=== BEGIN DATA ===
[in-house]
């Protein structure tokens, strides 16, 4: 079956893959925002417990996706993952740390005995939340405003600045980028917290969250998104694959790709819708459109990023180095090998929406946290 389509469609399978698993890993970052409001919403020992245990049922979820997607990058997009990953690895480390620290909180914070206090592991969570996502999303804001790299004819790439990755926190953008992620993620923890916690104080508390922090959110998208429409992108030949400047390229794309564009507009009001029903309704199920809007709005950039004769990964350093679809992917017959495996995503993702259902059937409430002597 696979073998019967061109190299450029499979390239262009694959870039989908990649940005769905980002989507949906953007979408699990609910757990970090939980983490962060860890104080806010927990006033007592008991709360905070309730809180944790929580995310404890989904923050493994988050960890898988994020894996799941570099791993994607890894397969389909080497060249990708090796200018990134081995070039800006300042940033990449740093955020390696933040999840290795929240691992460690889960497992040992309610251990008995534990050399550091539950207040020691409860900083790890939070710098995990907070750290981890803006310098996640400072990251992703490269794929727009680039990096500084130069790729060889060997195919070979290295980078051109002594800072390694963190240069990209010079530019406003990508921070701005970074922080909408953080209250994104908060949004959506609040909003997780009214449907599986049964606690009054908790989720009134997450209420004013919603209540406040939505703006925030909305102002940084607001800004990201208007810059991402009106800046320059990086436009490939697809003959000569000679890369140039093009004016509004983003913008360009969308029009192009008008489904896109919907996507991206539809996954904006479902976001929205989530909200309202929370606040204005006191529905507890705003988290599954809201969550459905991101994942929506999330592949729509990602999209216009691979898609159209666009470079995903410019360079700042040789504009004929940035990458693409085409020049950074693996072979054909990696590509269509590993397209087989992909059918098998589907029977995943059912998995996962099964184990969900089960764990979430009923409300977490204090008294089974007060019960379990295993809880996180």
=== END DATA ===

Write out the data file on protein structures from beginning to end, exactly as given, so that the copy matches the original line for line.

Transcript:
[in-house]
């Protein structure tokens, strides 16, 4: 079956893959925002417990996706993952740390005995939340405003600045980028917290969250998104694959790709819708459109990023180095090998929406946290 389509469609399978698993890993970052409001919403020992245990049922979820997607990058997009990953690895480390620290909180914070206090592991969570996502999303804001790299004819790439990755926190953008992620993620923890916690104080508390922090959110998208429409992108030949400047390229794309564009507009009001029903309704199920809007709005950039004769990964350093679809992917017959495996995503993702259902059937409430002597 696979073998019967061109190299450029499979390239262009694959870039989908990649940005769905980002989507949906953007979408699990609910757990970090939980983490962060860890104080806010927990006033007592008991709360905070309730809180944790929580995310404890989904923050493994988050960890898988994020894996799941570099791993994607890894397969389909080497060249990708090796200018990134081995070039800006300042940033990449740093955020390696933040999840290795929240691992460690889960497992040992309610251990008995534990050399550091539950207040020691409860900083790890939070710098995990907070750290981890803006310098996640400072990251992703490269794929727009680039990096500084130069790729060889060997195919070979290295980078051109002594800072390694963190240069990209010079530019406003990508921070701005970074922080909408953080209250994104908060949004959506609040909003997780009214449907599986049964606690009054908790989720009134997450209420004013919603209540406040939505703006925030909305102002940084607001800004990201208007810059991402009106800046320059990086436009490939697809003959000569000679890369140039093009004016509004983003913008360009969308029009192009008008489904896109919907996507991206539809996954904006479902976001929205989530909200309202929370606040204005006191529905507890705003988290599954809201969550459905991101994942929506999330592949729509990602999209216009691979898609159209666009470079995903410019360079700042040789504009004929940035990458693409085409020049950074693996072979054909990696590509269509590993397209087989992909059918098998589907029977995943059912998995996962099964184990969900089960764990979430009923409300977490204090008294089974007060019960379990295993809880996180």